Migrating Away From Userinfo

· March 5, 2014

As part of the move to full OpenID connect support recently, the “userinfo” scopes and endpoint were deprecated and scheduled for shutdown in September 2014. If you are using the userinfo API endpoint to retrieve email address or profile information for a Google user, now is the time to change! Luckily, it’s just a few minutes of work to move from the userinfo API to the people.get API for most people, and wont affect users at all.

What should you do?

  1. Check whether you’re using userinfo
  2. Update scopes
  3. Replace userinfo API call with a call to plus.people.get

Are you using the endpoint?

Look for the section in your code where you retrieve the user’s profile or email address. If you make the API call directly, you may see a URL like “https://www.googleapis.com/oauth2/v1/userinfo”. The “v1” might also be “v2” as there are a couple of different versions of the api, but if it has /oauth2 then you’re using the userinfo endpoint. If you’re using a client library, look for using the (somewhat confusingly named) OAuth2 service or API. For example:

PHP: new Google_Service_Oauth2($client);
Python: service = build('oauth2', 'v2', http=http)
Java: oauth2 = new Oauth2.Builder(httpTransport, JSON_FACTORY, credential).build();

All of these are indicative of retrieving the user data from the userinfo API, and will need to be changed before September 2014.

What scopes should you use?

https://www.googleapis.com/auth/userinfo.profile and https://www.googleapis.com/auth/userinfo.email can be seamlessly replaced with the shorter strings profile and email. These are aliases, so they wont require the user to reconsent if they’ve already give access. If you’re thinking about a larger change, check out my earlier post about choosing a sign in scope.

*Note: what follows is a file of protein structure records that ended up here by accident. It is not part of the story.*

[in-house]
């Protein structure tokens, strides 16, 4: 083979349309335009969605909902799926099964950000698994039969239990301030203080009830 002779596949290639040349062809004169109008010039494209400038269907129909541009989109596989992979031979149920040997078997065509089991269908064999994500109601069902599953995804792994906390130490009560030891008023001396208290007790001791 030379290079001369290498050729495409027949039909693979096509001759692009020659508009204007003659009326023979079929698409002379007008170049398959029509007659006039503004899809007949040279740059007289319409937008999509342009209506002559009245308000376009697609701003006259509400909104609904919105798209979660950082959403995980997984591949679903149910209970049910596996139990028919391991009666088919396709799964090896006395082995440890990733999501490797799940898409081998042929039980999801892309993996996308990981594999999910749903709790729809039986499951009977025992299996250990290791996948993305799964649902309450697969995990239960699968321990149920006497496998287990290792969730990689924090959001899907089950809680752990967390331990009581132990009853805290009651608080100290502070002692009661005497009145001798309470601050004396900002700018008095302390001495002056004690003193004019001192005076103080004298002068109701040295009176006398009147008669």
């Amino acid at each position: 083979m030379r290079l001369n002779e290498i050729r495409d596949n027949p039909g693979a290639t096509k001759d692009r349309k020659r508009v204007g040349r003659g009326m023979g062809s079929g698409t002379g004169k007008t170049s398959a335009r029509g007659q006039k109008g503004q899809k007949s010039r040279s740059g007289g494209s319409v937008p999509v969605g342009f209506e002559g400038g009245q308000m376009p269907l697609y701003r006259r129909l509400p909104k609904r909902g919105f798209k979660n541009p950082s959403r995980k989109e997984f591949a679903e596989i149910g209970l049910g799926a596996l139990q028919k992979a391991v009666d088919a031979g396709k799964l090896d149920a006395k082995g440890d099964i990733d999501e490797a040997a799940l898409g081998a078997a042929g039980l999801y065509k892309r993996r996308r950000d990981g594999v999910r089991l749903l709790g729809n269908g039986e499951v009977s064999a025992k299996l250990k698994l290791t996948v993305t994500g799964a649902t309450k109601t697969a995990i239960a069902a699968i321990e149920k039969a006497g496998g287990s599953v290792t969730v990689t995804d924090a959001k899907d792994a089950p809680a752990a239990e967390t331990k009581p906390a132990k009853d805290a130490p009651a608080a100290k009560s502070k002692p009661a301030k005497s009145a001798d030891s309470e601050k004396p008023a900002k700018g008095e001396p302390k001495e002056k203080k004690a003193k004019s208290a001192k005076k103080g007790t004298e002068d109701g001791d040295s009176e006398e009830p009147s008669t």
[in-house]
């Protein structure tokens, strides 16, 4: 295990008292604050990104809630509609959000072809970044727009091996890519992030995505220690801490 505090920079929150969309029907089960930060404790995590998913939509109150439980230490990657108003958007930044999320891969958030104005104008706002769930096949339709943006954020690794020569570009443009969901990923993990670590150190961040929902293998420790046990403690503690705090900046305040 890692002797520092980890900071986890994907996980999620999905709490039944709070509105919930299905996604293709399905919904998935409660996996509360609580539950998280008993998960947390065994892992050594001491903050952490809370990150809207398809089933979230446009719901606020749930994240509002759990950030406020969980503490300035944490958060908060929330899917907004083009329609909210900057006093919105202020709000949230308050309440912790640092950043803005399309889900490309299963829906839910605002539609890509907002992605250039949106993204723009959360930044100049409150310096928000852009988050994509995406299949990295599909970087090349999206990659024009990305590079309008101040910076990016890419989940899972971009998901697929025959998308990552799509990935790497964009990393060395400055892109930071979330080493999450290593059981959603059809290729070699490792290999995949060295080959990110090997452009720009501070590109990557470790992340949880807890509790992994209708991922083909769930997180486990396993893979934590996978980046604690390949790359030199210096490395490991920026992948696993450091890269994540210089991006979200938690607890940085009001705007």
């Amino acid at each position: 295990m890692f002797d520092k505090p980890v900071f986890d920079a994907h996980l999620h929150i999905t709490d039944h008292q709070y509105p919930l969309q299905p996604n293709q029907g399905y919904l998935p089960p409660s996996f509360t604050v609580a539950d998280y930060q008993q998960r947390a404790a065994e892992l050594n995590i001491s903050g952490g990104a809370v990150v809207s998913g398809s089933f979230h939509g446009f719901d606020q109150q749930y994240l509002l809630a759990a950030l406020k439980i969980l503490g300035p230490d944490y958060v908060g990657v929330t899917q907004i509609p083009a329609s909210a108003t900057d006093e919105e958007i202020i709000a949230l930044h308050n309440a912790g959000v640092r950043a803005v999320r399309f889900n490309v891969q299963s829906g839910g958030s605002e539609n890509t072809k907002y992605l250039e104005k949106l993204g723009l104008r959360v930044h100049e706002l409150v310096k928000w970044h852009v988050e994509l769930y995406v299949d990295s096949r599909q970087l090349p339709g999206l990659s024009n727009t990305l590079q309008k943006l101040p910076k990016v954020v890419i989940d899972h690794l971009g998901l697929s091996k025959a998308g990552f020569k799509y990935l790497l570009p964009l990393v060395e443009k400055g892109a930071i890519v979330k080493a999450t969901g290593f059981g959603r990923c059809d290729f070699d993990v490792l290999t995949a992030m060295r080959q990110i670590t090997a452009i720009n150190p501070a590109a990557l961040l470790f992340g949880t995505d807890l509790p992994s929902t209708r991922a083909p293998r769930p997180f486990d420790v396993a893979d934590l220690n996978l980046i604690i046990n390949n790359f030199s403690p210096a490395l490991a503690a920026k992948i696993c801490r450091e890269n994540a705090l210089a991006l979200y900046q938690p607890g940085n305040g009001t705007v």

What API should you call?

All profile information for Google users is now served from the people.get API. This works for users whether or not they have a Google+ profile. It returns data in a slightly different format to the userinfo API, so you may have to change your code a little, but all the same data is available. A call to retrieve the users name, picture and email address would look like this in PHP (and should be analogous with any of the client libraries).

You can actually try the call direct from the “Try It” section at the bottom of the API page to see what the returned data looks like.

What if you want to make the smallest code change possible?

If you aren’t using a client library, and don’t want to change the parsing you’re using, you can call the special getOpenIdConnect method, which returns data in the same format as userinfo. The only difference needed then is looking for the “sub” field rather than “id” (this was a spec change made during the development of OpenID Connect). Take a look at the differences between the calls to the API below

Userinfo API response

https://www.googleapis.com/oauth2/v1/userinfo?access_token=ya29.1.AA...{ "id": "104824858261236811362", "email": "ian@example.com", "verified_email": true, "name": "Ian Barber", "given_name": "Ian", "family_name": "Barber", "link": "https://plus.google.com/+IanBarber", "picture": "https://lh6.googleusercontent.com/-DXmOngLN6Gc/AAAAAAAAAAI/AAAAAAAAGc4/Roeci0EovY8/photo.jpg", "locale": "en-GB"}

openIdConnect API response:

https://www.googleapis.com/plus/v1/people/me/openIdConnect?access_token=ya29.1.AA>...{ "kind": "plus#personOpenIdConnect", "sub": "104824858261236811362", "name": "Ian Barber", "given_name": "Ian", "family_name": "Barber", "profile": "https://plus.google.com/+IanBarber", "picture": "https:https://lh6.googleusercontent.com/-DXmOngLN6Gc/AAAAAAAAAAI/AAAAAAAAGc4/Roeci0EovY8/photo.jpg?sz=50", "email": "ian@example.com", "email_verified": "true", "locale": "en-GB"}

In both cases, you do get a fair bit less than using the people.get API, so I would strongly recommend using people.get where possible!

There are a lot more tips on migrating to the newer sign-in options on the auth migration page, and of course if you have any questions drop into the StackOverflow tags for google-plus and google-oauth.